Among the 30,000 runners measuring their fitness and testing their endurance Monday in the oldest and arguably most famous marathon in the country will be members of Harvard’s running community.
The reasons they’ll be running stretch the distance of the 26.2 mile trek from Hopkinton to Boylston Street in Boston, yet threading through them are certain primordial drives — the determination to overcome a challenge, the instinct to be part of something larger, the urge to test their own endurance — that they believe will propel them to the finish line of the 123rd Boston Marathon.
“Running is something that I’ve always loved,” said Alison Steinbach ’19, who is capping off her time at Harvard by taking part in the area’s most notable event. “It been a really important way for me to balance the busy days of schoolwork and college with something that I find really fun and enjoyable, relaxing, and productive.”
The marathon was an experience first-year Bjarni Atlason, an international student from Iceland, just couldn’t pass up.
“I definitely just want to try to enjoy the race and enjoy the course and all the spectators,” Atlason said. “I think I should be able to run just at the three-hour mark. But the priority is definitely just to enjoy the race and have a good time.”
Atlason expects to be energized by the spectators, who turn up in the thousands to cheer on both runners they know and the ones they don’t.
Two years ago, Steinbach was among the onlookers. “I was astonished how many people were out there and how many people were cheering,” she said. This year, as a runner, she’s looking forward to those cheers from the other side of the barricades.
Both Atlason and Steinbach are running for more than just personal achievement.
They are among five entries from the Harvard College Marathon Challenge, a listserv that helps raise funds for charities and connects Harvard’s recreational runners with others looking for training partners.
Atlason and Steinbach, along with two other Harvard College students and a detective from the Harvard University Police Department, are set to raise more than $67,000 to benefit the Phillips Brooks House Association, a student-run nonprofit focusing on public service.
“It just makes it that much more meaningful,” said junior Jenn Greiner, another of HCMC’s entries. Greiner, who grew up in Brockton, has wanted to run the race for as long as she can remember.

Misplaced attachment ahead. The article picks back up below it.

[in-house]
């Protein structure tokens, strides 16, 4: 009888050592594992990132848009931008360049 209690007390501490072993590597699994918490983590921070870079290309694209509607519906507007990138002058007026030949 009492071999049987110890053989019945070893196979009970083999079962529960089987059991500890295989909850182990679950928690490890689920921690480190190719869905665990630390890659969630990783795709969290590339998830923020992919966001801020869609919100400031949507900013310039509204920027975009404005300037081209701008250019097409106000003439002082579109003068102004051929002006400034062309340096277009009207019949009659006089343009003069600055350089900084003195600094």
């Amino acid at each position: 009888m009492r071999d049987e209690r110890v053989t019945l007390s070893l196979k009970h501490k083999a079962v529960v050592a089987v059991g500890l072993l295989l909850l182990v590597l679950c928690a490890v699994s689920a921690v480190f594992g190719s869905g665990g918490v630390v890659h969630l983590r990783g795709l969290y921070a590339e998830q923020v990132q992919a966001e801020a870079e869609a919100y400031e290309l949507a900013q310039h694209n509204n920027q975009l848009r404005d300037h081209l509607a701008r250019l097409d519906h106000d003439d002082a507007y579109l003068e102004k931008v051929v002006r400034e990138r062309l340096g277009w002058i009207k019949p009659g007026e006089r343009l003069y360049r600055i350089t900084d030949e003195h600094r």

“I don’t think it’s coincidental that marathons are really major charity events. We run to help each other. I think its woven into who we are as human beings.”Daniel Lieberman, the Edwin M. Lerner II Professor of Biological Sciences
Harvard community members not affiliated with HCMC are also running for charity.
Devan Horahan, assistant director of athletic communications, for instance, is raising money for Boston Children’s Hospital; Emily Collins, a marketing assistant in Harvard’s athletics department, for Boston Medical Center; and senior Audrey Warner and her sister Elizabeth Warner ’17, for Brigham and Women’s Hospital.
While fundraising is often an incentive, many run for the sense of community built through connecting with other marathoners.
“I’ve made friends just by running,” said Vladislav Sevostianov ’19.
One of those friends is Daniel Lieberman, an active HCMC listserv subscriber and the Edwin M. Lerner II Professor of Biological Sciences. This will be his ninth Boston Marathon. Through a post in the listserv, Lieberman and Sevostianov got together for a 22-mile run two weeks ago and ended up bonding as they learned about each other. Sevosianov, who has never run a full marathon, said Lieberman helped carry him through to the finish.
“Especially toward the end, after mile 20, he gave lots of motivation — the things you want to hear and the things you have to remember when you’re running the marathon,” Sevostianov said. “Having something to go back to mentally, to keep pushing onwards, will be critical.”
These kinds of connections are the reason Craig Rodgers, an academic counselor, started the group in 2006. “The idea behind Harvard College Marathon Challenge is really to promote non-competitive community running at Harvard,” he said.
Subscribers can post when and where they’ll be running for others looking to join them. It can also serve as a resource of best routes and tips for running in the cold, wind, and snow.
Another group, Harvard on the Move, which sponsors weekly runs for students, staff, and faculty, meets some of the same goals as HCMC’s listserv.
“It’s all a way to get faculty and students [and staff] to know each other through physical fitness,” said Rodgers.
It worked for another member of the HCMC team, Robert Surette, a HUPD detective. “I have gotten to know my teammates on a personal level,” he said. “Instead of just being a HUPD member, I hope they see me as a friend and fellow Harvard Community member.”
Steinbach definitely does, she said. She has run with Surette on occasion since the early fall.
“Early on in the fall, one person who responsed to my [HCMC listserv post] was a HUPD officer,” Steinbach said. “It turned out that person was Bob. So it was great to get to know him on that first run and then find out that we both are running [for HCMC], and its been great to get to know him since then.”
Since its creation, HCMC has raised more than $715,000 for the Phillips Brooks House Association, Project HEALTH, and the American Medical Athletic Association. While that’s a small piece of the more than $333 million the Boston Marathon charity runner program has raised since its start in 1989, it means a lot to those who’ve benefited from it.
“Human beings have been running for millions of years in order to help each other,” said Lieberman, who through his writing and research explored running’s role in human survival. “I don’t think it’s coincidental that marathons are really major charity events. We run to help each other. I think its woven into who we are as human beings.”